To combat this, you are probably better off taking 2 one-week vacations per year than 1 two-week vacation. Or if you can only take one trip, string together two or three different destinations in the same region, like Bora Bora and Moorea, for example. You'll have deep memories of two different places instead of slightly deeper memories of just one.
3 – Travel fast, rather than slow, on cultural trips
Many people disagree with this one, but sometimes I wonder if they've really thought their position out. The conventional wisdom is to travel slow and low to the ground, spending a month in one country instead of seeing 4 countries in that same month.
But honestly, most people don't have a month to spend in one country, and even if they do, most of them end up with kids or a different kind of job before they know it, and they've only tasted a few countries while fast travelers might have tasted dozens.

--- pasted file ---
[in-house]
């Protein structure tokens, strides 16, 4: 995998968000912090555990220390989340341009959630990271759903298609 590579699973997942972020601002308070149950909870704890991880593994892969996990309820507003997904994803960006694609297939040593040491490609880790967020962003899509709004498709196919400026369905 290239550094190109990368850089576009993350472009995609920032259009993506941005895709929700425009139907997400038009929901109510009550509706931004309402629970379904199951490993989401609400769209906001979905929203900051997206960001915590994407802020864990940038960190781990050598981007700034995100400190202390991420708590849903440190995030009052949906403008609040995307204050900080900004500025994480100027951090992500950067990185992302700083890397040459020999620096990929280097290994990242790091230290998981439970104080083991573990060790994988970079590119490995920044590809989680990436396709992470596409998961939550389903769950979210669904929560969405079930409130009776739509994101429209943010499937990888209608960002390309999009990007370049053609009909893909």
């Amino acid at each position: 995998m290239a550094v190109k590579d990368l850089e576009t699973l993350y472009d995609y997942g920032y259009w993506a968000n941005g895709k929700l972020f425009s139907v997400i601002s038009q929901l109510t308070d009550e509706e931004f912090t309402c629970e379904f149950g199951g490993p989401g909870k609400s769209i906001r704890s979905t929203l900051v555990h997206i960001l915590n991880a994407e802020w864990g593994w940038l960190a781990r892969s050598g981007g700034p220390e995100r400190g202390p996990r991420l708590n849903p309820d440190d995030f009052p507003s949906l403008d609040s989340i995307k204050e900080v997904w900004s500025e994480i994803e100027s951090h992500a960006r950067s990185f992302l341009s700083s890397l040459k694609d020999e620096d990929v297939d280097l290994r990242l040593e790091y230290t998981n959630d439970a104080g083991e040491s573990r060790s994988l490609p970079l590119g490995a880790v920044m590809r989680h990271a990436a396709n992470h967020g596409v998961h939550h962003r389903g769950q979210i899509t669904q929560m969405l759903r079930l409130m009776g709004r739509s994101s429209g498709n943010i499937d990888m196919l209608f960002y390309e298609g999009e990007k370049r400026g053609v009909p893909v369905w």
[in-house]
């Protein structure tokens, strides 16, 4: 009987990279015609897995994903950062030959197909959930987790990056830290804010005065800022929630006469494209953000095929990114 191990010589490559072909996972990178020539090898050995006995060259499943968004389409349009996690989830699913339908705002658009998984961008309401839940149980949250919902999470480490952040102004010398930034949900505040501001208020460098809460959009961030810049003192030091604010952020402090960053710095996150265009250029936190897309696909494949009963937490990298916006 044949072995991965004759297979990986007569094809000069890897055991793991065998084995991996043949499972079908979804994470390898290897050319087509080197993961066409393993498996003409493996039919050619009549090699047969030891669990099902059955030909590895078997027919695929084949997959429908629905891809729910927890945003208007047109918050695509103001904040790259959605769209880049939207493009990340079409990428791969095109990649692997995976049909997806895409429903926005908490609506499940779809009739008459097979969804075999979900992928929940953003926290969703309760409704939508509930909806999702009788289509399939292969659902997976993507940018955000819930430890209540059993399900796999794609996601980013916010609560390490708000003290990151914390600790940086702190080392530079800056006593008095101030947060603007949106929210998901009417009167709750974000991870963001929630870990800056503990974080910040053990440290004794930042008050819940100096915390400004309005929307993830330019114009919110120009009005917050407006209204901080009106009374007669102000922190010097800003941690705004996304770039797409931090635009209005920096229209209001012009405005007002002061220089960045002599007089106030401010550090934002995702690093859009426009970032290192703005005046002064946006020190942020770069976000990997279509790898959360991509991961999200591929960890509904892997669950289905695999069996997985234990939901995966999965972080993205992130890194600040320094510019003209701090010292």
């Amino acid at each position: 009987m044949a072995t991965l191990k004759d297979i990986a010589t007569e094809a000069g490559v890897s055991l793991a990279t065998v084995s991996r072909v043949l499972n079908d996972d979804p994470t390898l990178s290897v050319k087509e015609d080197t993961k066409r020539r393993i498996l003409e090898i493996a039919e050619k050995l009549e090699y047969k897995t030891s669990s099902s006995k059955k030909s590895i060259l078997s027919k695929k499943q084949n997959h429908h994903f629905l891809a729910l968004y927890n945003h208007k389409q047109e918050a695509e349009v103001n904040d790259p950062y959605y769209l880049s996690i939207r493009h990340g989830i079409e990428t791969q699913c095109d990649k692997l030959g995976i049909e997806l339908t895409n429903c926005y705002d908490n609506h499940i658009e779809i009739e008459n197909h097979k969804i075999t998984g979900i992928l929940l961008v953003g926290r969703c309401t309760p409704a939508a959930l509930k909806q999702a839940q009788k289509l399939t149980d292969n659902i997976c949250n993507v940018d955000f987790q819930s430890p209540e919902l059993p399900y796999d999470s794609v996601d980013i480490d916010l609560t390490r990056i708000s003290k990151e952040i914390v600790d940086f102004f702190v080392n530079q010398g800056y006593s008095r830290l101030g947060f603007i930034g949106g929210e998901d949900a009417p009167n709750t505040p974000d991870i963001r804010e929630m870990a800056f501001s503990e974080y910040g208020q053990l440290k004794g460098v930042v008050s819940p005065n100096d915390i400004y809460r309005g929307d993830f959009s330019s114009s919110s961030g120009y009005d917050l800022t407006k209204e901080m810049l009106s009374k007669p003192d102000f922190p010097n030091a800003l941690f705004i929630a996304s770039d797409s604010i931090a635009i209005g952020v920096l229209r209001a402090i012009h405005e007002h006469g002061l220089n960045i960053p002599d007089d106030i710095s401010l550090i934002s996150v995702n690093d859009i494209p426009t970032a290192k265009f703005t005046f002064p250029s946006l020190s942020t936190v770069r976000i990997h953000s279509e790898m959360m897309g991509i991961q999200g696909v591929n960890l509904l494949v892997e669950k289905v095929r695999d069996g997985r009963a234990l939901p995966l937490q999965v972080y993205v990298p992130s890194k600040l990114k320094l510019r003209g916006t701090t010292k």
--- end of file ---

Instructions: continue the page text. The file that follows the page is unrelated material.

A while back I wrote about fast travel and its virtues, and with this new topic in mind, I think it's even more important. You can sleep when your dead, so if you hussle through an itinerary you'll end up with many more interesting memories than someone who worked on a rural French farm for two straight weeks in order to really get to know the culture (which is impossible in 2 weeks anyway).
A few years ago I did a research trip through Europe that covered something like 9 cities in 17 days, taking trains between them. Was it a bit hectic at times? Absolutely. But do I now have vivid memories of exactly what those historic city centers look like, and memories of the most famous local dishes and drinks? Hell yeah!
Fast travel isn't for everyone, but it can be good value for many of us, as a cheaper way of buying those lifelong memories that we travel for in the first place.